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NASAC-EASAC Workshop on Agricultural Biotechnology in Addis Ababa


African and EU Science Academies agree on potential of Agricultural Biotechnology to meet continent's growing food security issues

Addis Ababa, 27 February 2014: Leading African and European scientists and policy-makers ended a workshop on Agricultural Biotechnology on Wednesday 26 February with agreement on the potential of agricultural biotechnology to contribute to sustainable agriculture and address the pressing problems of food and nutrition insecurity across the continent, together with a clear commitment to provide the sound scientific advice required to inform public policy.

The 2-day meeting had been convened in Addis Ababa by the Network of African Science Academies, NASAC, and the European Academies Science Advisory Council, EASAC, which is the association of the National Science Academies of EU member states.

As Fatima Denton, of the UN-Economic Commission for Africa, emphasized in her opening speech: "African agriculture is increasingly vulnerable to environmental change as a result of climate variability and change. In this regard, biotechnology could help in breeding crop varieties that resist pests, crops that use less water, crops that use less fertilizers."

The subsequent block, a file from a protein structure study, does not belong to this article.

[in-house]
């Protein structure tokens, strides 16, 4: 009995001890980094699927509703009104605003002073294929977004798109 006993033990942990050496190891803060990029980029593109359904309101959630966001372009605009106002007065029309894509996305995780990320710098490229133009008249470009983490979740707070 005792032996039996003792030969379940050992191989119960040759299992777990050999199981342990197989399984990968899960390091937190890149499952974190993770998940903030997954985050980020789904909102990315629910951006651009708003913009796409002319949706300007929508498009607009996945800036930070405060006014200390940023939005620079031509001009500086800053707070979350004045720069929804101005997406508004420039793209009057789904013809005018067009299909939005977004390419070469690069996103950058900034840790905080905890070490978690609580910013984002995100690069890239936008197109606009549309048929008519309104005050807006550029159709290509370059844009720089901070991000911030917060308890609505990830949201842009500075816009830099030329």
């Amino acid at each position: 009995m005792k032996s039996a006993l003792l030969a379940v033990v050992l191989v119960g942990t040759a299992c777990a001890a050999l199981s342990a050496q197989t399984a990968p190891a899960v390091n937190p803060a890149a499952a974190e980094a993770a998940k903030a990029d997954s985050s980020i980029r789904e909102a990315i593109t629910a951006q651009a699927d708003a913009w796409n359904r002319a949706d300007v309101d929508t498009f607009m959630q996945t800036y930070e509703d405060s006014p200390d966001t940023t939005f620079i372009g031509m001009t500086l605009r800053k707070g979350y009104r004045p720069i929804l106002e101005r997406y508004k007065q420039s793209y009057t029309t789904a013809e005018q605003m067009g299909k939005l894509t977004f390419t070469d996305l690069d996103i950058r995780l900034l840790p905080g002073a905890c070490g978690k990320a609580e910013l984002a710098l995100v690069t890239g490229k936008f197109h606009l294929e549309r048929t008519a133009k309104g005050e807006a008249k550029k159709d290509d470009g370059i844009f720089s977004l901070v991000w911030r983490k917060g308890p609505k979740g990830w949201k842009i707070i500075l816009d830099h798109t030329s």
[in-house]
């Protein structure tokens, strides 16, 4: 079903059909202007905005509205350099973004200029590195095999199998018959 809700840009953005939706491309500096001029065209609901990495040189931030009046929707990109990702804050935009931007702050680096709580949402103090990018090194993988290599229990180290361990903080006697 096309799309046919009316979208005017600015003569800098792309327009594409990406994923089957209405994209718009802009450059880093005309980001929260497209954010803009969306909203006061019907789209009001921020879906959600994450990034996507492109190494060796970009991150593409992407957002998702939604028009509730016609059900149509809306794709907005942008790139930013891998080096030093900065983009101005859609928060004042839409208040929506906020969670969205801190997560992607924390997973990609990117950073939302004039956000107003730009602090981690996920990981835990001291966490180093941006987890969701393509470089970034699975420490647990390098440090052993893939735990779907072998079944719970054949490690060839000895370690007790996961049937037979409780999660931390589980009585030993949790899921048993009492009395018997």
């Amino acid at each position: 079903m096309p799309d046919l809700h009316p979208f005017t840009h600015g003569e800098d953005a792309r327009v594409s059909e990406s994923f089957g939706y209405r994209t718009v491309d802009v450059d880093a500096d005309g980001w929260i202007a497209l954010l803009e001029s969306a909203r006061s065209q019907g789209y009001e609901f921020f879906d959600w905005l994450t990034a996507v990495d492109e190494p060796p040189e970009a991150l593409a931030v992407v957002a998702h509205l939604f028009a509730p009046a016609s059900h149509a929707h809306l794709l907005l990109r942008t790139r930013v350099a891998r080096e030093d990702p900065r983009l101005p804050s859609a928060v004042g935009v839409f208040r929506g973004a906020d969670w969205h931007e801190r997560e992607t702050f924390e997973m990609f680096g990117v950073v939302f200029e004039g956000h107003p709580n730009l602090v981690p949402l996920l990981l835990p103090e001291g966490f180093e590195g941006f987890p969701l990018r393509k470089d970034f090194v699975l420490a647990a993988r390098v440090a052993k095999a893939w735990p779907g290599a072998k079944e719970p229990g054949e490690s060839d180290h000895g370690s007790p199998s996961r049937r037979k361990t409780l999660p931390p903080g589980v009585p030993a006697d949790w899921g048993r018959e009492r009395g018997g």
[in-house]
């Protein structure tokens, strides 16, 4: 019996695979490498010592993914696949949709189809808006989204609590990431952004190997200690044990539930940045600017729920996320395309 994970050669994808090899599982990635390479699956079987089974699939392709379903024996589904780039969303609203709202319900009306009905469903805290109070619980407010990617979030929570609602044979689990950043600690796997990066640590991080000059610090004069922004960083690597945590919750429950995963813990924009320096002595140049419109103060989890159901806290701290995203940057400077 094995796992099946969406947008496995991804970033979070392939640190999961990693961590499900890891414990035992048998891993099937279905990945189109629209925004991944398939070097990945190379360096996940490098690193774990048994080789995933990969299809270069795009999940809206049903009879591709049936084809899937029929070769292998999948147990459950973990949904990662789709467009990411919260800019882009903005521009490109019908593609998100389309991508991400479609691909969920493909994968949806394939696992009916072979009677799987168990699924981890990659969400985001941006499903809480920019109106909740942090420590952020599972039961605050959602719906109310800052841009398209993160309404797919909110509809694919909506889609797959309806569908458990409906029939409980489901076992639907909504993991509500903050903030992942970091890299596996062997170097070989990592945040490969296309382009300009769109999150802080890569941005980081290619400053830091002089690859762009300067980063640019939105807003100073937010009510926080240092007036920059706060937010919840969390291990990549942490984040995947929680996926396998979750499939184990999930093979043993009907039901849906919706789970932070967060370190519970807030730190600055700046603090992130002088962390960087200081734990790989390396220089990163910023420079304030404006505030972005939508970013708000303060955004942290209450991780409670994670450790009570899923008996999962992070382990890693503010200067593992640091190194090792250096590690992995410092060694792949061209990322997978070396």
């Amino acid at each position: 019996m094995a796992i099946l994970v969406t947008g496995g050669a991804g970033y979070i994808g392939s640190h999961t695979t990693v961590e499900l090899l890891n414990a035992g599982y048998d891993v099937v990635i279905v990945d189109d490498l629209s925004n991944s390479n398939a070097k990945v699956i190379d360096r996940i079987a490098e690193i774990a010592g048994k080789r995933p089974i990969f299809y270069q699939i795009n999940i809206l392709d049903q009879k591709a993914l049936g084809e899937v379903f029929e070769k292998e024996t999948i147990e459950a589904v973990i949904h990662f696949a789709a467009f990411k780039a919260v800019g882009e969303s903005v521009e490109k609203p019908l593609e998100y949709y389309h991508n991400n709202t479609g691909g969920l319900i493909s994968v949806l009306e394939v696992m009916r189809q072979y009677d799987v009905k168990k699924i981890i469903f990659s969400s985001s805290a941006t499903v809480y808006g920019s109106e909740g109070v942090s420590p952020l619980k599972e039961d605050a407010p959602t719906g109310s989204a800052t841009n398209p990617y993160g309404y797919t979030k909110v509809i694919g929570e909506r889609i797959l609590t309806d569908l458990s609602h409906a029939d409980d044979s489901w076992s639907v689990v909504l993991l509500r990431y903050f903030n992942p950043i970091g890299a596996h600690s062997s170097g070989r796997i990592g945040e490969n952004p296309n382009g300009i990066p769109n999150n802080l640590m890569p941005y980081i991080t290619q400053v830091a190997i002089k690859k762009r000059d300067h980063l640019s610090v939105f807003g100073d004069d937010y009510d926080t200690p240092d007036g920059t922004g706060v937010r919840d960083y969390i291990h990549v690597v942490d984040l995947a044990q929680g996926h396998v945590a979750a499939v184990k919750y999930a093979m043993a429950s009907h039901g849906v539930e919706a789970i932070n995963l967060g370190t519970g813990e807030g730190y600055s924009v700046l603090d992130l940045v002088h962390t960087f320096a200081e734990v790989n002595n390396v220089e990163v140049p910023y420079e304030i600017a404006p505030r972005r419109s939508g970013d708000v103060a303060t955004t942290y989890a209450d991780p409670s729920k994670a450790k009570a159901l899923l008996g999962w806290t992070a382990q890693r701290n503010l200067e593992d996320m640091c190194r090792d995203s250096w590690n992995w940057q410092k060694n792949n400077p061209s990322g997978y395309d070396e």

The focus of the workshop was on the increasing amount of African research in agricultural biotechnology and on the efforts of African scientists developing solutions to local needs, such as crops with improved vitamin content. As Professor Abdulrazad, CEO of the Kenyan National Commission for Science, Technology and Innovation says: "Africans have been called "consumers" of knowledge and we should move on to being producers of knowledge. (...) This requires that we look for synergies between science and policy."

There was widespread agreement that increased support for such research and training was needed, along with recognition that implementation and outreach are vital to realize the benefits of such research. According to Professor Jos van de Meer, President of EASAC, a good start has been made: "However, there is much to be done. With our African colleagues we have agreed the priorities to be engaging the public, training the next generation, and devising an evidence-based regulatory framework."

The Workshop forms part of a wider exchange and collaboration between African and European scientists, stimulated by the science academies and encompassing also other societal challenges such as Water Management, Climate Change Adaptation and Health. It follows on from a NASAC contribution to a recent report by the EU academies, "Planting the Future", on crop genetic improvement technologies.

The workshop was funded by the German Ministry of Research and Education (BMBF) through a project between NASAC and the German National Academy of Sciences Leopoldina. The event was also made possible through generous support of the United Nations Economic Commission for Africa (UN-ECA).


Media Contact:

Richard Hayhurst

Head of Media Relations

+44 7711 821 527


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